Ok, so I've been running this idea for an alien biosphere through my head for a while now, but i'm debating how plasuable I can make this.

Starting from the base, these are sedentary autotrophs living analogously to trees, but with one major difference: they are electrosynthetic.

Rather than photosynthesis, these tall colonial organisms stand tall like lightning rods in order to attract lighting. any given trunk is connected with hundreds of trees, spread out in every direction, through their long roots. Their roots possess an insulating bark to prevent the electricity from being grounded, allowing it to run through the conductive metallic components of the insides of the root.

In what could be seen as altruism towards next of kin, I would expect that any struck tree may be damaged to some extent, but the massive surge of power from the strike would benefit hundreds of connected bodies who will grow and benefit from the electrical energy that they can convert into chemical form.

Can this work as described?

a visual, if that helps.

crude mock-up of electrical forest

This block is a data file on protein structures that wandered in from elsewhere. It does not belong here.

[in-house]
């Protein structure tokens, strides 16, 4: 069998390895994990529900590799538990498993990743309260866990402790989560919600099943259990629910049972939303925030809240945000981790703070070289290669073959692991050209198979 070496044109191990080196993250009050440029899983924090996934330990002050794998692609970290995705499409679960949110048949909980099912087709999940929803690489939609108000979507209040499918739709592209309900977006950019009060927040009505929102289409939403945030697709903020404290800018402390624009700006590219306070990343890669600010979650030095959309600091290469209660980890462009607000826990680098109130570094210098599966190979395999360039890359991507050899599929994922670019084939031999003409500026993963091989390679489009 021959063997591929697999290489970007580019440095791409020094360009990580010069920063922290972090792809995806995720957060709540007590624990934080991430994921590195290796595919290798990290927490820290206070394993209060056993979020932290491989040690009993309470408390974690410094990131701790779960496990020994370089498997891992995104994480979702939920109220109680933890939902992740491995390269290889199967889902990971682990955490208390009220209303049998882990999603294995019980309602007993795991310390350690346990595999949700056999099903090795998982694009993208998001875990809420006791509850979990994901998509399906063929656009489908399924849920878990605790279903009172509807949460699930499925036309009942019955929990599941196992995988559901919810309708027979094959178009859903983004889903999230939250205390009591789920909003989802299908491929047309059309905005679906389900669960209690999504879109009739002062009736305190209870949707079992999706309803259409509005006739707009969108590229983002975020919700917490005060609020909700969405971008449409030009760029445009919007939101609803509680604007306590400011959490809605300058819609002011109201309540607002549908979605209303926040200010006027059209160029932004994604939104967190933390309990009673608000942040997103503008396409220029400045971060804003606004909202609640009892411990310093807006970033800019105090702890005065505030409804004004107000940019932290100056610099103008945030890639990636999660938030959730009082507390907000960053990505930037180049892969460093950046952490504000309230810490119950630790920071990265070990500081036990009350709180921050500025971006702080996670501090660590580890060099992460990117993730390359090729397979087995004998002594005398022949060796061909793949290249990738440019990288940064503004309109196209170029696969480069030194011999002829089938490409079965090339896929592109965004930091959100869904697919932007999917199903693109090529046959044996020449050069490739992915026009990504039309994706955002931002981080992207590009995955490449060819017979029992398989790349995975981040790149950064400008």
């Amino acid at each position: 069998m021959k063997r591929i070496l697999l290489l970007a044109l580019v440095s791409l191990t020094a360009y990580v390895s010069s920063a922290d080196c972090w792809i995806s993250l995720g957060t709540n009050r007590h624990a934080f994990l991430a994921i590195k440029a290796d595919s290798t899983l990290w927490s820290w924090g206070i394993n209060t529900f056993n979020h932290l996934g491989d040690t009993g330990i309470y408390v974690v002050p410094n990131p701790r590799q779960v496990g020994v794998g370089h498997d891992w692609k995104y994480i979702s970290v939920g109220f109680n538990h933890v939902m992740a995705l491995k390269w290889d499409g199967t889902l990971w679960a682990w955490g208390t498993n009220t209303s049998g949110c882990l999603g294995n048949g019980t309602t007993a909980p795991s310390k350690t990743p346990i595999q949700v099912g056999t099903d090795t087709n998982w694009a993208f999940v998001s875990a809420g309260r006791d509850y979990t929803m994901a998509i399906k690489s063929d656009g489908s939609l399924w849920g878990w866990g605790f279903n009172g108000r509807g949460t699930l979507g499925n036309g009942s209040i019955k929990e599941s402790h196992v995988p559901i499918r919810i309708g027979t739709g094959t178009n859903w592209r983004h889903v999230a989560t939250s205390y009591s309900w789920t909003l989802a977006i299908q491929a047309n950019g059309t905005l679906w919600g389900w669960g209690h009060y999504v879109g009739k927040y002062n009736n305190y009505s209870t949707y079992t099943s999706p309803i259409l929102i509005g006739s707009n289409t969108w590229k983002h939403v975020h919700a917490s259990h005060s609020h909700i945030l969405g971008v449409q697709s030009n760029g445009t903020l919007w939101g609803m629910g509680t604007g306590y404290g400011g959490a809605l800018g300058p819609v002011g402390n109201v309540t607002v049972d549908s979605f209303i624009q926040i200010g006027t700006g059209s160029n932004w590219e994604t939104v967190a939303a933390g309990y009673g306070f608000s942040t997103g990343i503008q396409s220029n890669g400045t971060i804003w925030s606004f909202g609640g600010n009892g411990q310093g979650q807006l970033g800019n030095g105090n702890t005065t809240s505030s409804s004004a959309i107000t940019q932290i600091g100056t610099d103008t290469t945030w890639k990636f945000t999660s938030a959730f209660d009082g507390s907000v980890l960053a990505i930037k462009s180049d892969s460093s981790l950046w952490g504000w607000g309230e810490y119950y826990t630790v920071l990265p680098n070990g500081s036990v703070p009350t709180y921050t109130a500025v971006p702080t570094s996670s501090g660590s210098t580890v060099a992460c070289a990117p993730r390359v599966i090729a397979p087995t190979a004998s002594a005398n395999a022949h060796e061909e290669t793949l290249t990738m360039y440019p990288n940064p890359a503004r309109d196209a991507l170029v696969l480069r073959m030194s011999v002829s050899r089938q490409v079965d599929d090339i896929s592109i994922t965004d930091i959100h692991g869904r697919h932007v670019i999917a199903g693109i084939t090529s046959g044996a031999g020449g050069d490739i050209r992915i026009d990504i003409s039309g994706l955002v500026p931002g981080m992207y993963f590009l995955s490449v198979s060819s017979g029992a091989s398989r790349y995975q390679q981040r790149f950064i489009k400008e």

• 1
    $\begingroup$ If the trees are not grounded then why does lightning strike them? (And anyway, photosynthesis uses visible light photons specifically because they fit the energy gap required to move electrons about as required by the process. You cannot substitute quality with quantity.) $\endgroup$
    – AlexP
    Aug 31, 2021 at 22:07

1 Answer 1



I proposed similar trees here.

Would Chemosynthetic plants have any reason to grow tall?

Here is how I think your trees would be different from what you propose. They would try to avoid being struck by being covered with conductive spikes - lightning rods. These would bleed off the charge difference ebwteen earth and sky little by little. A steady trickle of energy is easier to deal with than a blast.

Your trees would have strongly conductive paths available in case of an energy surge (e.g. lightning strike) - adjacent tissues would break down to allow the charge a path to ground thru the emergency internal path. Usually electricity would travel from the branch down the tree thru the insulated roots and out the tips, performing some electrochemistry en route.


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